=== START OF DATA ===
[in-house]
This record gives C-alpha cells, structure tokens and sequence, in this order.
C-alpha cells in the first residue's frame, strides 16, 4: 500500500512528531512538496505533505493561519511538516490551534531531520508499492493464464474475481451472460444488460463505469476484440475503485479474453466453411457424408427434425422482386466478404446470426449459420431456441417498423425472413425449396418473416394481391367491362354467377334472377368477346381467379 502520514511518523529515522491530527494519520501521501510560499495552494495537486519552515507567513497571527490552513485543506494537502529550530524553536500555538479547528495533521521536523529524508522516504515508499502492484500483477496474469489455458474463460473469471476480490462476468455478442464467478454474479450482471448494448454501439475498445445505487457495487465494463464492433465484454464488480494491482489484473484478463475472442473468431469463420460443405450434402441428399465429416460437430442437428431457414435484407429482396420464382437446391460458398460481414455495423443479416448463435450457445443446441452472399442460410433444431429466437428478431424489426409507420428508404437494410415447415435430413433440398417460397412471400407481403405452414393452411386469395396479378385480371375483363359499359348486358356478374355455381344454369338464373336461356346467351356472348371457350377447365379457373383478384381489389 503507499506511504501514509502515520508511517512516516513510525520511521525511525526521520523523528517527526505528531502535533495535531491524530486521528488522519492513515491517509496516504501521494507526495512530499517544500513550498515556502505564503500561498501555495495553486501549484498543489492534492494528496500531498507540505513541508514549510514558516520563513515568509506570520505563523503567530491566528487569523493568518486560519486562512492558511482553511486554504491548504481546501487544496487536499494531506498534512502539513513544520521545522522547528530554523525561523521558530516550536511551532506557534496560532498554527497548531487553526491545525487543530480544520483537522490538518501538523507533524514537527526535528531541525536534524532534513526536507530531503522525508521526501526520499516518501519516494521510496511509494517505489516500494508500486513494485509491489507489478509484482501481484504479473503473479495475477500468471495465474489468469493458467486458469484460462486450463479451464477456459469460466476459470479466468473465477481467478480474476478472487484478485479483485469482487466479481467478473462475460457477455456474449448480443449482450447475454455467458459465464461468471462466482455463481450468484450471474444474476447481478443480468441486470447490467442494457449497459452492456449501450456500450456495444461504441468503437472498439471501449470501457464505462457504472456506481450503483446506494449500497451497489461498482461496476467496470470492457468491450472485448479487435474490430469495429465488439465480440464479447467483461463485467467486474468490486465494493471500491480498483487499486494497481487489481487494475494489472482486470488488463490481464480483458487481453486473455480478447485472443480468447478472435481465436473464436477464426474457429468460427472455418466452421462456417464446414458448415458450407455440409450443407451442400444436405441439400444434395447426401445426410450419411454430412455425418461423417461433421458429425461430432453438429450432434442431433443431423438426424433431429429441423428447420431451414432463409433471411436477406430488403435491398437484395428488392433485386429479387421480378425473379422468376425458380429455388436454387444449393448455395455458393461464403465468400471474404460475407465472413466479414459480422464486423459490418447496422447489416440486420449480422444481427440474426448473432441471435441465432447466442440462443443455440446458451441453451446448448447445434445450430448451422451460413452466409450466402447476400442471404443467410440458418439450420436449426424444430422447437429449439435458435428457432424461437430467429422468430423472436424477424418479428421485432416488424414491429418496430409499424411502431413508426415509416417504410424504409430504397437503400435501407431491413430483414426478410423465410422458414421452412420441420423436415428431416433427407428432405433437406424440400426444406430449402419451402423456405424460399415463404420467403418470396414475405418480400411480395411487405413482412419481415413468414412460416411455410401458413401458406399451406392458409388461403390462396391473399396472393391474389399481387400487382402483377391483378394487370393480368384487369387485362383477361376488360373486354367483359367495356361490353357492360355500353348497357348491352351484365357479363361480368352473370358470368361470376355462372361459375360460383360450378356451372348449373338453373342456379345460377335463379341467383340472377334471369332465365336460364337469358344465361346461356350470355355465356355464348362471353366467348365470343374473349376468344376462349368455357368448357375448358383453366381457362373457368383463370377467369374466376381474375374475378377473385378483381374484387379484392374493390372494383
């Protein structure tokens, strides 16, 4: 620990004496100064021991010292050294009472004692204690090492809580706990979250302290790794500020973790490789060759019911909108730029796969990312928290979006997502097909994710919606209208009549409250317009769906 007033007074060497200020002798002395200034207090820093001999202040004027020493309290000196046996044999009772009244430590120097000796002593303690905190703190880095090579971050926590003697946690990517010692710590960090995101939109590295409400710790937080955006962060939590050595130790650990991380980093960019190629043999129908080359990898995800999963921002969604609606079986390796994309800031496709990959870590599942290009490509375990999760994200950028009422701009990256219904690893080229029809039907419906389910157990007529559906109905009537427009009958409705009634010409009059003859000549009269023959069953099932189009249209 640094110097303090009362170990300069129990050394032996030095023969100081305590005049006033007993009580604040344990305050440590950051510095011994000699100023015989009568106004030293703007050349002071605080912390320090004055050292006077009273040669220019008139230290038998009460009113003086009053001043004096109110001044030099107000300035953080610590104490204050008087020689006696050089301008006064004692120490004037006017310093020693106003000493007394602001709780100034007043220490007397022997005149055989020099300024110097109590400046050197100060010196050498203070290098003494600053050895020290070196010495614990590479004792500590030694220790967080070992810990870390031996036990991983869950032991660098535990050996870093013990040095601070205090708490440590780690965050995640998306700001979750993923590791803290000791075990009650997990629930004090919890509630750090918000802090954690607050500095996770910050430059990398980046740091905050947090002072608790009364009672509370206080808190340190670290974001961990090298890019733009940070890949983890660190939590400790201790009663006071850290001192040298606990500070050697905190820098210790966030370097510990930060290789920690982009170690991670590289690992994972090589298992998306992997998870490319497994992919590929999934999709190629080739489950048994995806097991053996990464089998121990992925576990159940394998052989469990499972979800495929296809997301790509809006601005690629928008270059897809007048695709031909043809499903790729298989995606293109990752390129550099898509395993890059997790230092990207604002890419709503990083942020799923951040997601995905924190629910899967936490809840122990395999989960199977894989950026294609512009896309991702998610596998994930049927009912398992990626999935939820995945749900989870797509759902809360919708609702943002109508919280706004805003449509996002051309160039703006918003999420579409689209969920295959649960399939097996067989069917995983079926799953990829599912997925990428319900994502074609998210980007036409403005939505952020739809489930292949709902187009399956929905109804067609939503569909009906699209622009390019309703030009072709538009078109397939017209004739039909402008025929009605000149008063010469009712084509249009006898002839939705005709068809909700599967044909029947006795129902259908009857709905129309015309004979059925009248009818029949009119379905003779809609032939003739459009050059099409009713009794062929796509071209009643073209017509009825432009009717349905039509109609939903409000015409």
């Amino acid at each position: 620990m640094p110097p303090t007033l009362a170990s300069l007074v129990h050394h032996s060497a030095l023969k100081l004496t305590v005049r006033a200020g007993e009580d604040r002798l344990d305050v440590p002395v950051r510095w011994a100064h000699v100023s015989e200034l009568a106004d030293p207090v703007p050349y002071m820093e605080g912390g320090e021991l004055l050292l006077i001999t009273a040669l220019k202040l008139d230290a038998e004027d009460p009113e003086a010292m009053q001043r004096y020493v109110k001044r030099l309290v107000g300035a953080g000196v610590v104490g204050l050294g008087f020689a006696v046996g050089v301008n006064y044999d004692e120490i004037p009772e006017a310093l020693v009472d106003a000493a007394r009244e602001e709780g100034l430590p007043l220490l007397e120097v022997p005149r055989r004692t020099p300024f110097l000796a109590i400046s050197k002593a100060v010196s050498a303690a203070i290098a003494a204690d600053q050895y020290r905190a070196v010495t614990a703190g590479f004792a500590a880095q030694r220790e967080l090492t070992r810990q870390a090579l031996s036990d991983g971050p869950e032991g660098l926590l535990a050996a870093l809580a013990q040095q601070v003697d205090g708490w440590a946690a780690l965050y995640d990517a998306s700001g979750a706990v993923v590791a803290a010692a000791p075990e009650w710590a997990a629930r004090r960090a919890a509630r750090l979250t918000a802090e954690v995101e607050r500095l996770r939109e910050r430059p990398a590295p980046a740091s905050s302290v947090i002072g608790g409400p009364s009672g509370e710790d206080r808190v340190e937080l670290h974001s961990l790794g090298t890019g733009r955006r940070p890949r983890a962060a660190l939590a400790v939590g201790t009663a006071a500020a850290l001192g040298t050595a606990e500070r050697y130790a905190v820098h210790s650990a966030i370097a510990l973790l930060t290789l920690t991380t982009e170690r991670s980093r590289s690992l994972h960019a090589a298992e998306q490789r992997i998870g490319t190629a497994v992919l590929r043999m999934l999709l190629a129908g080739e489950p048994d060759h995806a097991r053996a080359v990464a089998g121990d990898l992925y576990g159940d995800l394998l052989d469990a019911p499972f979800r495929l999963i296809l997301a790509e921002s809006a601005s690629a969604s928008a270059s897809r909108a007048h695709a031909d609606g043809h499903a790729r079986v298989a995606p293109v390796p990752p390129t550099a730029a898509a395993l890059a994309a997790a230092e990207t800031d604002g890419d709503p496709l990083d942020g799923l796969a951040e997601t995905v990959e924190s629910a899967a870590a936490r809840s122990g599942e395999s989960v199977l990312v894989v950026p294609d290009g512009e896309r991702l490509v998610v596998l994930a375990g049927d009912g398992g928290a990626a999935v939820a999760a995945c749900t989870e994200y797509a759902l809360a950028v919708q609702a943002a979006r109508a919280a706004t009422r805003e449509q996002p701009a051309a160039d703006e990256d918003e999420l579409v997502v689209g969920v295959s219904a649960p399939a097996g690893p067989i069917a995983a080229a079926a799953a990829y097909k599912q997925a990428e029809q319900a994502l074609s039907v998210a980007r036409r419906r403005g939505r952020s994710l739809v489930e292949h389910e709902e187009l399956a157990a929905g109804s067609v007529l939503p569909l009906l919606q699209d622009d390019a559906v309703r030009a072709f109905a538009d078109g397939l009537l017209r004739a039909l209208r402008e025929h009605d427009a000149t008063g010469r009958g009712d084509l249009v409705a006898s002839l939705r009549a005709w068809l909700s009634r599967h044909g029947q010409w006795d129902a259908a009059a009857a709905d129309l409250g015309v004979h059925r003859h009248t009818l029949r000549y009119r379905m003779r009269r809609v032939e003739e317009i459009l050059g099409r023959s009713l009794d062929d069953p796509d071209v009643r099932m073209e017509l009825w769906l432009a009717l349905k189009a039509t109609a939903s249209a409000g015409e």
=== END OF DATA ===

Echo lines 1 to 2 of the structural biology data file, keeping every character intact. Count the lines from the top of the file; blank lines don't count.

[in-house]
This record gives C-alpha cells, structure tokens and sequence, in this order.